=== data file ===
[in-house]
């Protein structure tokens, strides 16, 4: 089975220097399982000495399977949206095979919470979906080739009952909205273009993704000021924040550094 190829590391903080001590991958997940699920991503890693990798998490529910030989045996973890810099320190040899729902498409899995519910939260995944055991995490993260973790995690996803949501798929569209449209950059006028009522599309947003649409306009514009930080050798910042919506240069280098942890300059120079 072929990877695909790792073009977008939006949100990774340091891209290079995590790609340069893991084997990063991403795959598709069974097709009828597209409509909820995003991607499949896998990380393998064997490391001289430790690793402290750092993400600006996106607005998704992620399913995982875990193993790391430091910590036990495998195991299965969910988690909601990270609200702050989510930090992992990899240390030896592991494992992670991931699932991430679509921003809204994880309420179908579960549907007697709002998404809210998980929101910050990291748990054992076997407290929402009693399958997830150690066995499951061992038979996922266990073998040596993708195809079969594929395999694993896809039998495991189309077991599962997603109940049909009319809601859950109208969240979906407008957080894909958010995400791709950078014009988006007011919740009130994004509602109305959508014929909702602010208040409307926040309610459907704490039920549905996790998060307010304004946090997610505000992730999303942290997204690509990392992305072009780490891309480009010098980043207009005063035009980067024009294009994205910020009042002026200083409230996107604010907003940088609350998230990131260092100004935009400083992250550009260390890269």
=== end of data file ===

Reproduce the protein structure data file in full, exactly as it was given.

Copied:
[in-house]
């Protein structure tokens, strides 16, 4: 089975220097399982000495399977949206095979919470979906080739009952909205273009993704000021924040550094 190829590391903080001590991958997940699920991503890693990798998490529910030989045996973890810099320190040899729902498409899995519910939260995944055991995490993260973790995690996803949501798929569209449209950059006028009522599309947003649409306009514009930080050798910042919506240069280098942890300059120079 072929990877695909790792073009977008939006949100990774340091891209290079995590790609340069893991084997990063991403795959598709069974097709009828597209409509909820995003991607499949896998990380393998064997490391001289430790690793402290750092993400600006996106607005998704992620399913995982875990193993790391430091910590036990495998195991299965969910988690909601990270609200702050989510930090992992990899240390030896592991494992992670991931699932991430679509921003809204994880309420179908579960549907007697709002998404809210998980929101910050990291748990054992076997407290929402009693399958997830150690066995499951061992038979996922266990073998040596993708195809079969594929395999694993896809039998495991189309077991599962997603109940049909009319809601859950109208969240979906407008957080894909958010995400791709950078014009988006007011919740009130994004509602109305959508014929909702602010208040409307926040309610459907704490039920549905996790998060307010304004946090997610505000992730999303942290997204690509990392992305072009780490891309480009010098980043207009005063035009980067024009294009994205910020009042002026200083409230996107604010907003940088609350998230990131260092100004935009400083992250550009260390890269």